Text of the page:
New Study Shows Antarctic Melting Approaching 'Unstoppable' Tipping Point

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New Study Shows Antarctic Melting Approaching 'Unstoppable' Tipping Point

'What we call the eternal ice of Antarctica unfortunately turns out not to be eternal at all,' says lead author of new study

An iceberg seen from 2,000 feet above the Amundsen Sea in West Antarctica. (Photo: NASA HQ/flickr/cc)

A new study published Monday warns that "unstoppable" melting in West Antarctica could make a three-meter increase in sea level "unavoidable."

According to researchers at Germany's Potsdam Institute for Climate Impact Research, the vulnerable Amundsen Sea sector of West Antarctica "has most likely been destabilized." They point to recent studies indicating that this area of the ice continent is "the first element in the climate system about to tip."

"If the Amundsen Sea sector is destabilized, then the entire marine part of West Antarctica will be discharged into the ocean."
—Johannes Feldmann & Anders Levermann, Potsdam Institute for Climate Impact Research

If that is true, computer modeling suggests the consequences could be catastrophic, initiating a process "which is then unstoppable and goes on for thousands of years," said Johannes Feldmann, lead author of the study.

"The result of this study is an if–then statement," reads the paper, which appears in the journal Proceedings of the National Academy of Sciences. "[I]f the Amundsen Sea sector is destabilized, then the entire marine part of West Antarctica will be discharged into the ocean."

It continues: "The currently observed retreat in West Antarctica hence might mark the beginning of a millennial period of self-sustained ice discharge from West Antarctica and require long-term global adaptation of coastal protection, such as the building or rebuilding or raising of dykes, the construction of seawalls, or the realization of land fills in the hinterland."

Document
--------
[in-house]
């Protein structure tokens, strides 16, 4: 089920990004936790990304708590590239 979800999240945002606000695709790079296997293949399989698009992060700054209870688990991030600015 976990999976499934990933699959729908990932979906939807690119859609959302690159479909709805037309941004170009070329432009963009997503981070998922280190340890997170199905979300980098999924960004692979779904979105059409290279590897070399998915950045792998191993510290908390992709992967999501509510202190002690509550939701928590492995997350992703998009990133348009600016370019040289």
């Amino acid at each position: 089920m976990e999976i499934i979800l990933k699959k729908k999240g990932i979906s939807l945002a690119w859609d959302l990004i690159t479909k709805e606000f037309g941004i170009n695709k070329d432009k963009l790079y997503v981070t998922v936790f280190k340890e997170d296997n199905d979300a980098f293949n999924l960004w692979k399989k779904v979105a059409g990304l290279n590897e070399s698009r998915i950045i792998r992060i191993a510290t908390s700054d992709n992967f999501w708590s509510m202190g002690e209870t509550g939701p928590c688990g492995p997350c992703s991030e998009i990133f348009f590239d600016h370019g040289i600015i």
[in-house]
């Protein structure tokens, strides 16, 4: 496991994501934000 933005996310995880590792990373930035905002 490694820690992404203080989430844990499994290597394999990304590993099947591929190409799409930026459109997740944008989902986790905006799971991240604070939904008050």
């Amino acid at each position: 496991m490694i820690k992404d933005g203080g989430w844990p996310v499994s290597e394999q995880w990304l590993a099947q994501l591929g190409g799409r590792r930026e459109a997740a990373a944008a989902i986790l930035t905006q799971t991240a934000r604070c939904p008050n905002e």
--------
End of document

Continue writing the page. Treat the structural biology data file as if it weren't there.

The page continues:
In a statement, Feldmann put it starkly: "What we call the eternal ice of Antarctica unfortunately turns out not to be eternal at all. Once the ice masses get perturbed, which is what is happening today, they respond in a non-linear way: there is a relatively sudden breakdown of stability after a long period during which little change can be found."

Responding to the findings, Jonathan Bamber, a glaciologist at the University of Bristol in the UK who was not involved in the research, acknowledged that "how quickly we reach this point of no return, and how rapidly it proceeds," are questions still to be answered.

"But what is clear," he told the Washington Post, "is that the next few decades will determine whether the [West Antarctic ice sheet] is just endangered or on its path to extinction."

Study co-author and Intergovernmental Panel on Climate Change sea-level expert Anders Levermann noted that if swift carbon reductions are not implemented, "further greenhouse-gas emission will heighten the risk of an ice collapse in West Antarctica and more unstoppable sea-level rise." Otherwise, he warned, rising oceans could "destroy our future heritage by consuming the cities we live in."

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